Walter Chrysler, fully Walter Percy Chrysler

Chrysler, fully Walter Percy Chrysler

American Industrialist, Founded Chrysler Corporation

Author Quotes

As the depression became worse, as people became more gloomy, we grew bolder in our research.

I did not simply want a car to ride in; I wanted the machine so I could learn all about it. [On the reason for buying his first car]

If we just kept on hunting out all kinds of waste?

One thousand dollars every month! My wife and I were entranced at the bare thought of getting a raise that amounted almost to as much as my best railroad salary? [On his salary being increased to $12,000/year]

There is more to industry than money and machines. There are men.

When my wife heard about it, it nearly broke up the family, for we were doing without many things in those days. But there was some urge within me which made me buy that car. When I got it home I promptly took it to pieces, and I think that in the three years it was in my possession I pulled it to pieces altogether about forty times. [On him purchasing a car for $5,000 ? using family savings of $700 and borrowing the balance of $4,300 to do so]

Bad management sometimes means a lot of things I would not wish to discuss.

I do not believe in idle machines or idle men.

If you could deliver automobiles you could sell them. [On selling cars right after World War I]

Our agents all carry less than thirty days? stock, except where shipments might be delayed in reaching them, as for example on the Pacific Coast. We do not feel that it is fair to our dealers to let them tie up their money in large stocks, but we do expect them to merchandise up to our quota standards. We look after them closely and try to help them make the quick turnover we feel to be one of the big points of our business.

There is no way for men to qualify themselves for what we do at that table except by work and learning.

When railroad engineers come to a mountain they do not always go through it; sometimes it is best to go around it.

Being a machinist, I have always wanted to know how things work.

I do not believe in idle machines or idle men. Outside of the idle investment involved, it is bad policy. If a man is working next to an idle machine it not only has a bad effect on him mentally, but he takes less care of his own machine because he thinks he has a ready substitute. I believe in keeping people out of temptation, for many of them cannot resist it.

I'll pay you $500,000 a year to stay on here as president of Buick. He just sprang it on me that way; he did not bat an eye. I couldn't think for a few seconds. [On William C Durant giving him a pay increase instead of working for himself]

Right after the war all automobile companies had experienced a boom market. Customers asked salesmen only one tough question, ?Can you make delivery??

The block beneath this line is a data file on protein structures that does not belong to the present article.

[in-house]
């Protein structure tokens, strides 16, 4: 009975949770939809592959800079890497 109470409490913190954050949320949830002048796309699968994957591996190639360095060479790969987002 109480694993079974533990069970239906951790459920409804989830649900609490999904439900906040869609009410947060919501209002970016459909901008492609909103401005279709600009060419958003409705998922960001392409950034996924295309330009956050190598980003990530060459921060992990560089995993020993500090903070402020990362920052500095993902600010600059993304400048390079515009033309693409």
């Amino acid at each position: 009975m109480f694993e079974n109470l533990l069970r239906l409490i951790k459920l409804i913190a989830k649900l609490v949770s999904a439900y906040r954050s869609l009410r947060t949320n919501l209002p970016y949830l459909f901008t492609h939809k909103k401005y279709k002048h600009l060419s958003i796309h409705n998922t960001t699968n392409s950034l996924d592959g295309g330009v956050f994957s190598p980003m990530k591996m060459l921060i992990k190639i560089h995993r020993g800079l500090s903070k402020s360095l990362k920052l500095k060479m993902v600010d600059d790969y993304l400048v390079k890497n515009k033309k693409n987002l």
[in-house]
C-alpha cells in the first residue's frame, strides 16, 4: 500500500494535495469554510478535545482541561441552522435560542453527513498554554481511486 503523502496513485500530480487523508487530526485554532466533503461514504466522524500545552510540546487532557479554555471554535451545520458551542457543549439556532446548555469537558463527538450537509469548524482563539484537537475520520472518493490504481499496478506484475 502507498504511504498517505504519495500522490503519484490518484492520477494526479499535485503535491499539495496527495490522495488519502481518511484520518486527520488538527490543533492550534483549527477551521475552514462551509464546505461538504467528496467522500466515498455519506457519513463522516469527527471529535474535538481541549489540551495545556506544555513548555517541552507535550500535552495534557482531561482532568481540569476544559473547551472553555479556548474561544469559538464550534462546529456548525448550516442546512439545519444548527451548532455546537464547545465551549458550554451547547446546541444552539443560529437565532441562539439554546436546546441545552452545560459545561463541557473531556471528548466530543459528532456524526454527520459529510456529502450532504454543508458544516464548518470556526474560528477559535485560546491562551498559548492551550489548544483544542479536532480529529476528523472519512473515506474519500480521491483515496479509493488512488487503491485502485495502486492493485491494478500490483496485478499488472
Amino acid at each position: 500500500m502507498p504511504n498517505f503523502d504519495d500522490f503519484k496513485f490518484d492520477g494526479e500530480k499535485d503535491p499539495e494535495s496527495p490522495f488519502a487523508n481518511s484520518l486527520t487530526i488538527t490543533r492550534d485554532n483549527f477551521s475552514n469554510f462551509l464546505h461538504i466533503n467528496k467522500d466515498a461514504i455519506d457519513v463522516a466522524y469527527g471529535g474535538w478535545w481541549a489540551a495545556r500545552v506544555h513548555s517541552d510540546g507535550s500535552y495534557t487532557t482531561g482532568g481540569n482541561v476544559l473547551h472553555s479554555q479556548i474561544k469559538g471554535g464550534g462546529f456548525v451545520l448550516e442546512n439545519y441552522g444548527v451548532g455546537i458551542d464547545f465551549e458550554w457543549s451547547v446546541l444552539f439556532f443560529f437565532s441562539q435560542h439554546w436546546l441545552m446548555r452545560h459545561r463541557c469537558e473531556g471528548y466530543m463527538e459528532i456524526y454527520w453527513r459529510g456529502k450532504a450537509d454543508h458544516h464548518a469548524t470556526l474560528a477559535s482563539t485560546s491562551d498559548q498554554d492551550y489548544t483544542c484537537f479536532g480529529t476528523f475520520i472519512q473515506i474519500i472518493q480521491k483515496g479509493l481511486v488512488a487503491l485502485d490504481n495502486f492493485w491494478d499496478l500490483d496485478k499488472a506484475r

There never were so many opportunities for young men in the history of the world.

You can bet my father's skin was tough! It had to be to withstand that kind of homemade soap, along with Kansas sun and wind and blizzards. But if his skin was like bristly leather, his heart was gentle? Always he was trying to make life better for his family.

Della, I've bought an automobile? I had spent our cash reserve and gone in hock for more money than I would make in a year. She did not scold me, but it did seem to me that when she closed the kitchen door, it made a little more noise than usual; maybe she slammed it. [On telling his wife he had purchased his first car for $5,000.00]

I don't care how raw the ability is, that can be developed through experience. But unless a man is loyal and honest, I don't want him associated with me.

I'm roaring as a stockholder, if you really want to know. Everything I have in the world is in this company. I don't want to lose it. [To William C Durant on spending $6 million on a new plant he considered not carefully enough thought out.]

Some people create their own opportunities, others go where opportunities are the greatest, others fail to recognize opportunity when they are face to face with it.

There was no plumbing in Ellis that anyone could brag about, and it was an event when my father, a progressive citizen, bought a windmill so we could have running water.

You had to be a tough kid. Out there where I grew up, if you were soft, all the other kids would beat the daylights out of you.

Every minute of my time we were figuring out further ways to adapt carriage-craft operations to automobile building. With just those changes in operation we succeeded in improving production from forty-five cars a day to seventy-five, practically in the same space and with a most impressive saving. We knew we could do better, though, if we just kept on hunting out all kinds of waste.

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American Industrialist, Founded Chrysler Corporation